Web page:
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Why Google does not own Skype

Microsoft is buying Skype for $8.5 billion, but it was almost Google who owned the company.
Microsoft is buying Skype for $8.5 billion, but it was almost Google who owned the company.
  • It was almost Google who owned Skype, but the deal fell through
  • Google heard that eBay was selling Skype; they began negotiating
  • Skype's key assets -- its peer-to-peer technology -- was a mismatch for Google

Editor's note: Steven Levy is the author of "In the Plex," a new book about Google's history.

(WIRED) -- So Microsoft is buying Skype for $8.5 billion, its biggest deal ever. It's too soon to make a pronouncement on whether the purchase is an idiot move, a brilliant one or just something in between. All the geniuses who ripped the investors who bought Skype from eBay in 2009 don't look so smart now.

But I will recount a bit of history that readers of "In the Plex" already know: It was almost Google who owned Skype.

Here's more detail on the story:

In 2009 a brilliant product manager named Wesley Chan was in charge of Google Voice, which was still in development. It was Google's revamp of Grand Central, which Chan had snared in an acquisition the year before.

When some Google executives heard that eBay was selling Skype, they jumped on the opportunity and began negotiating.

A special perk for Google employees

As Chan helped with due diligence, even going to Europe to see Skype firsthand, he became convinced that the purchase was a bad idea for Google. He concluded that one of Skype's key assets -- its peer-to-peer technology -- was a mismatch for Google, which worked on the newer paradigm of cloud computing.

"The worst thing about peer-to-peer is that it doesn't work well with Google," Chan told me during an amazing interview for "In the Plex" in February 2010. "Peer-to-peer just eats up your bandwidth, right, it's like the old technology."

So if Google bought Skype, Chan concluded, it would have to rewrite the entire Skype platform. Worse, buying Skype would have involved an extensive review process by the government, involving the Department of Justice or the FCC or both.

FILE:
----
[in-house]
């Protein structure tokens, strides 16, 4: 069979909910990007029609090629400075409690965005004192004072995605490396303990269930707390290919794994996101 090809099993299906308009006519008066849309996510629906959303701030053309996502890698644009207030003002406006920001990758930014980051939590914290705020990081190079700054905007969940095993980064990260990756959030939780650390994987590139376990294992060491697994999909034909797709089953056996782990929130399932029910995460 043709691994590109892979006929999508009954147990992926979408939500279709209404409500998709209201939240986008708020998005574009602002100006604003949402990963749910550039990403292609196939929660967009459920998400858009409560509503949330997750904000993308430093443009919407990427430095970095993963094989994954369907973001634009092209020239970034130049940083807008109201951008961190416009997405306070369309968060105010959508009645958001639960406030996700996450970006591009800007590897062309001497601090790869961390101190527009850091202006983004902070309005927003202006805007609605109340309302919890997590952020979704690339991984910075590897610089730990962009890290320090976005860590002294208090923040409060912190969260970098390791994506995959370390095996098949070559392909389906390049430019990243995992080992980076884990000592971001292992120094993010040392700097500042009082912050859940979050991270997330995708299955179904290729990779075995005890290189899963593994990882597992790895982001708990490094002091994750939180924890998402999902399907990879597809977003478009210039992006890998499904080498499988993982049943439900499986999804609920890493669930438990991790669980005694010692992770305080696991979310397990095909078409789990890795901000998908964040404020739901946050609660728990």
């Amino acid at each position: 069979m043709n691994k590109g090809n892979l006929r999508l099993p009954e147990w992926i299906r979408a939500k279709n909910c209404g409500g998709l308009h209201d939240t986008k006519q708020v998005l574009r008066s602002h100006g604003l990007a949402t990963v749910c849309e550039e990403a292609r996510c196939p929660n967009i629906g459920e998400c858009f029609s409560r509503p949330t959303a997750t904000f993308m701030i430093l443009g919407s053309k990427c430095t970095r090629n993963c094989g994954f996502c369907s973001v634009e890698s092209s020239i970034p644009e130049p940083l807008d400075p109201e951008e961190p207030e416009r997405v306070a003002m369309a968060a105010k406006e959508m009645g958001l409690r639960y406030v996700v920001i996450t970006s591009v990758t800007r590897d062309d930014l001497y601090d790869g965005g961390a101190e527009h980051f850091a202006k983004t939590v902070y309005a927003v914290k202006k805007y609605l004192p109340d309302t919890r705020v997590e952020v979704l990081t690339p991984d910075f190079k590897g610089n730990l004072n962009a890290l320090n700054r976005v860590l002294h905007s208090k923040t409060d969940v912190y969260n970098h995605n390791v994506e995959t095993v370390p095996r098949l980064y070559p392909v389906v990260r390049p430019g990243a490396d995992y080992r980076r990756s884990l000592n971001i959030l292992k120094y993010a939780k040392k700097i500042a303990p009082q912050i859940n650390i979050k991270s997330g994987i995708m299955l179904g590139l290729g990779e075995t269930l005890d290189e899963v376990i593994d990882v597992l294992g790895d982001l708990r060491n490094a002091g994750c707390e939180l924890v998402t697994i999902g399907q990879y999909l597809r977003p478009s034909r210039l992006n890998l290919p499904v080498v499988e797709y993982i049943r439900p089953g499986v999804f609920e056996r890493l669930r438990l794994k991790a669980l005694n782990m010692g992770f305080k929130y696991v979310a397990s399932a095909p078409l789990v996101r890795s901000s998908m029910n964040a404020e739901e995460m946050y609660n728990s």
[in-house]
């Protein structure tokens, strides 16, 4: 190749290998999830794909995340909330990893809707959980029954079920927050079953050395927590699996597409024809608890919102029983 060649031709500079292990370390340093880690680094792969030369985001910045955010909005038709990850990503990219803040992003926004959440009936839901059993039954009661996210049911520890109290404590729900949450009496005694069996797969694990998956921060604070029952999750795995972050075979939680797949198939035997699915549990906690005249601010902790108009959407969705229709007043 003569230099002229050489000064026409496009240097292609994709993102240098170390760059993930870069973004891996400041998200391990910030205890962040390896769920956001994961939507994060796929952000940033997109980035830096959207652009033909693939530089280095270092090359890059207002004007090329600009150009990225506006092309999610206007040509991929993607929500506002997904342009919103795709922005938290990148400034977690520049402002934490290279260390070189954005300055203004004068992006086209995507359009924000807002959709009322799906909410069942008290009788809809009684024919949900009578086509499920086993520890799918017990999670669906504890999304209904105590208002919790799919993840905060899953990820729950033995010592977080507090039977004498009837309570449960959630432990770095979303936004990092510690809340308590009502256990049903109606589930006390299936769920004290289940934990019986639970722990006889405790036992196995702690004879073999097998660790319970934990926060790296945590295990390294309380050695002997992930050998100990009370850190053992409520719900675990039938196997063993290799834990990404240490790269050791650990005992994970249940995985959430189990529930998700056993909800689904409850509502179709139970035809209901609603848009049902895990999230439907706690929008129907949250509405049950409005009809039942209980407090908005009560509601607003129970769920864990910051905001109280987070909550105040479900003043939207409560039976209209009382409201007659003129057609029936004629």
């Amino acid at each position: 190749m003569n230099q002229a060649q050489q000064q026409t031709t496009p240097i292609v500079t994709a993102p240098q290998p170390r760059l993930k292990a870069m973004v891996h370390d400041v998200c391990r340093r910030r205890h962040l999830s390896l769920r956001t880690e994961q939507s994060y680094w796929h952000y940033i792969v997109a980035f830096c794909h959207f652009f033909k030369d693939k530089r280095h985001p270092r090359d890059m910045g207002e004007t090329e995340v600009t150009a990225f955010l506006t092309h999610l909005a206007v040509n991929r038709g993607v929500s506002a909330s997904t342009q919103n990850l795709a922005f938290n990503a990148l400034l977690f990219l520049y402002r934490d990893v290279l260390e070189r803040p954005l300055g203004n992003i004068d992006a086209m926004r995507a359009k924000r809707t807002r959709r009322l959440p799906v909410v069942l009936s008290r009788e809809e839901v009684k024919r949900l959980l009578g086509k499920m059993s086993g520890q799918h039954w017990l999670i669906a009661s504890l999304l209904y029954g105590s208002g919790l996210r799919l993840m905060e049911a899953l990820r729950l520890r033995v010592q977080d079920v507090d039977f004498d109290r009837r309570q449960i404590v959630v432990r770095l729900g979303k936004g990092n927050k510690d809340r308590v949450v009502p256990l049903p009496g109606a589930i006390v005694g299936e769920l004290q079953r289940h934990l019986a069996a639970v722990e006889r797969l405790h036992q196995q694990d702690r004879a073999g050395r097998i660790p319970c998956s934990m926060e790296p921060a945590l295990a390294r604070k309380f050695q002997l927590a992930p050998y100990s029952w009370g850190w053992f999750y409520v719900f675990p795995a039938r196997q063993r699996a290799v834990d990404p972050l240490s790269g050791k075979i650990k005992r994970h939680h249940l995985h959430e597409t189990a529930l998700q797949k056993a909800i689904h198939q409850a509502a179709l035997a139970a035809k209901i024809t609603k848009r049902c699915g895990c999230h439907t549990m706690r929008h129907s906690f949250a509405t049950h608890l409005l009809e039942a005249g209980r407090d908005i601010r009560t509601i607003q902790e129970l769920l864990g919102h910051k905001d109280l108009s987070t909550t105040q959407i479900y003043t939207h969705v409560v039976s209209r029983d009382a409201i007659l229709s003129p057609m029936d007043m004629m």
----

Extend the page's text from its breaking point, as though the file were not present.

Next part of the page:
Chan figured that it would take 18 to 24 months to get through that process, during which Google would be at a standstill in the space. "It would've been disastrous," he said.

But Google was well along on its hunt. "Everybody wanted to do it," Chan said, "Eric [Schmidt] was bullish on it. And I said, 'Uh-uh.'"

It was then that Wesley Chan began his plan to derail the deal. Chan happened to be close to a number of people who are unheralded powers at Google, mainly early Googlers close to Larry Page and Sergey Brin whose opinions are highly regarded.

One of those was Salar Kamangar, one of Google's first 10 employees and the co-creator of AdWords. (He is now the CEO of YouTube.) After Chan explained his objections, Kamanger was on board to scuttle the deal.

"Salar and I laid the grenades," Chan told me. According to Chan, the pair went to Brin and convinced him it was a terrible deal. Then, Chan said, they brainstormed a plan to sabotage the deal in a key meeting of top executives, a gathering that presumably was likely to wind up blessing the purchase otherwise.

The idea was to bait-and-switch: The executives in favor of the deal would assume that everything was on track, and Chan and his allies would use shock and awe to turn things around.

Chan said that he began the meeting by praising the deal. "I even had a [PowerPoint] deck that was super supportive of it," he said.

But, according to Chan, halfway through the deck, Brin seized the floor "and started getting really negative." He asked a series of questions that he knew would get unsatisfactory answers.

Is this purchase data-driven? Who is going to spend all those months commuting to Europe? (No one stepped up.) How long is the government review expected to take?

As Chan had figured, the advocates of the deal were unprepared to respond to these last-minute objections.

Chan then described the climatic moment. "[Sergey] looks at me and says, 'Why would I want this risk? We have a team capable of building the carrier, we have the users, we have hundreds of millions of Gmail users, why do we need to have Skype?' And at that point, Sergey gets up and says, 'This is the dumbest shit I've ever seen.' And Eric gets up and walks out of the room, and I'm like, okay, the deal's off." And it was.

After he described this to me, I asked Chan what Larry Page was doing in all this.

"Larry was kind of, oh, whatever," Chan said. "He was checking his laptop. I don't think he was the one that really cared about this as much [as Eric]."

Now of course, Larry is in charge of Google and fully engaged. I wonder what he's thinking about Microsoft's Skype deal, which is grabbing headlines just as Google's I/O conference gets underway.

At least it wasn't Facebook making the buy.

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Copyright 2011


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